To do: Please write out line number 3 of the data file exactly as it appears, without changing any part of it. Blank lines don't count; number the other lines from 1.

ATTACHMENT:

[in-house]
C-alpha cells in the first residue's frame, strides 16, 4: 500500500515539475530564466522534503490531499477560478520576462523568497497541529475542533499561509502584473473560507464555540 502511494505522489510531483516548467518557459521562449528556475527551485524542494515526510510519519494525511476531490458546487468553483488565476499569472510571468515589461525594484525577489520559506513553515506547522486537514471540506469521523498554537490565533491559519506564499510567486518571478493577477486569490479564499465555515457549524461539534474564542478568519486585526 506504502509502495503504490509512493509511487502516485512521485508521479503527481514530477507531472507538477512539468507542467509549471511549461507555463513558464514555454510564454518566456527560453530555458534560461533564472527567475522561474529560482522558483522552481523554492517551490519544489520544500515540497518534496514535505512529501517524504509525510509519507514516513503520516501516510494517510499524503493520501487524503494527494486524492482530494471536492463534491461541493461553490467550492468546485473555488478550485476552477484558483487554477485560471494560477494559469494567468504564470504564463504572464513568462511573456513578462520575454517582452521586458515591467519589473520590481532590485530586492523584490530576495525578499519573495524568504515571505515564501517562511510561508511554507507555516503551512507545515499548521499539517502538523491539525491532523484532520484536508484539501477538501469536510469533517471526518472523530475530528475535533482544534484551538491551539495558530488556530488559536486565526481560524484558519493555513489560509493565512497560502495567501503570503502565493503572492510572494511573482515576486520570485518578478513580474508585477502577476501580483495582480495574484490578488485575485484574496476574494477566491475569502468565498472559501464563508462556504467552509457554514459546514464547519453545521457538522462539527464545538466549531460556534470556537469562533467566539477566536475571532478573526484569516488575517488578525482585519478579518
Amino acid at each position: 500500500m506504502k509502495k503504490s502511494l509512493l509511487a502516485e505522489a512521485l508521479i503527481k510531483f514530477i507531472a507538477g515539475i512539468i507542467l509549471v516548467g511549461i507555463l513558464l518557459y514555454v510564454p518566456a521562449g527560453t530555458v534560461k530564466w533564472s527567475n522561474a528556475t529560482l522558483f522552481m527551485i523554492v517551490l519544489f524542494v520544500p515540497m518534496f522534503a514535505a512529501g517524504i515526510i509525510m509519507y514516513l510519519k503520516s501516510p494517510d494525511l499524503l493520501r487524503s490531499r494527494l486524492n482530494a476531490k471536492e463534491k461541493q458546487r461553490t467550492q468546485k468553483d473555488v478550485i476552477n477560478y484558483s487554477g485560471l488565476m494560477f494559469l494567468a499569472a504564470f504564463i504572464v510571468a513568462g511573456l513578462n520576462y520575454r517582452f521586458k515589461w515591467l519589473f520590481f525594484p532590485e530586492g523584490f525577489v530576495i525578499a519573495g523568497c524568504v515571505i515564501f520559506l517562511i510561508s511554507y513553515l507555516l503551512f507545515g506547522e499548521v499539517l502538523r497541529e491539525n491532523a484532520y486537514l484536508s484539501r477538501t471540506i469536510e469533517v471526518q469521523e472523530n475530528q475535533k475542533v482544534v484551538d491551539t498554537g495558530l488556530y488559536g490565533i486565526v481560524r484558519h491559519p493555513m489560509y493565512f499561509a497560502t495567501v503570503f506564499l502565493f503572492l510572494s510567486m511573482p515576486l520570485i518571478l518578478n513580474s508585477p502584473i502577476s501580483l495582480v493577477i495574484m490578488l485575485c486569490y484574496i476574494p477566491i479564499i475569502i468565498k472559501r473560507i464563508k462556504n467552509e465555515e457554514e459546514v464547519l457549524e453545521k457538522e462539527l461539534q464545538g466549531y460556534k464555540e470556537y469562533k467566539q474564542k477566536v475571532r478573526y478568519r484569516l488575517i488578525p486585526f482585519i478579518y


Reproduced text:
Amino acid at each position: 500500500m506504502k509502495k503504490s502511494l509512493l509511487a502516485e505522489a512521485l508521479i503527481k510531483f514530477i507531472a507538477g515539475i512539468i507542467l509549471v516548467g511549461i507555463l513558464l518557459y514555454v510564454p518566456a521562449g527560453t530555458v534560461k530564466w533564472s527567475n522561474a528556475t529560482l522558483f522552481m527551485i523554492v517551490l519544489f524542494v520544500p515540497m518534496f522534503a514535505a512529501g517524504i515526510i509525510m509519507y514516513l510519519k503520516s501516510p494517510d494525511l499524503l493520501r487524503s490531499r494527494l486524492n482530494a476531490k471536492e463534491k461541493q458546487r461553490t467550492q468546485k468553483d473555488v478550485i476552477n477560478y484558483s487554477g485560471l488565476m494560477f494559469l494567468a499569472a504564470f504564463i504572464v510571468a513568462g511573456l513578462n520576462y520575454r517582452f521586458k515589461w515591467l519589473f520590481f525594484p532590485e530586492g523584490f525577489v530576495i525578499a519573495g523568497c524568504v515571505i515564501f520559506l517562511i510561508s511554507y513553515l507555516l503551512f507545515g506547522e499548521v499539517l502538523r497541529e491539525n491532523a484532520y486537514l484536508s484539501r477538501t471540506i469536510e469533517v471526518q469521523e472523530n475530528q475535533k475542533v482544534v484551538d491551539t498554537g495558530l488556530y488559536g490565533i486565526v481560524r484558519h491559519p493555513m489560509y493565512f499561509a497560502t495567501v503570503f506564499l502565493f503572492l510572494s510567486m511573482p515576486l520570485i518571478l518578478n513580474s508585477p502584473i502577476s501580483l495582480v493577477i495574484m490578488l485575485c486569490y484574496i476574494p477566491i479564499i475569502i468565498k472559501r473560507i464563508k462556504n467552509e465555515e457554514e459546514v464547519l457549524e453545521k457538522e462539527l461539534q464545538g466549531y460556534k464555540e470556537y469562533k467566539q474564542k477566536v475571532r478573526y478568519r484569516l488575517i488578525p486585526f482585519i478579518y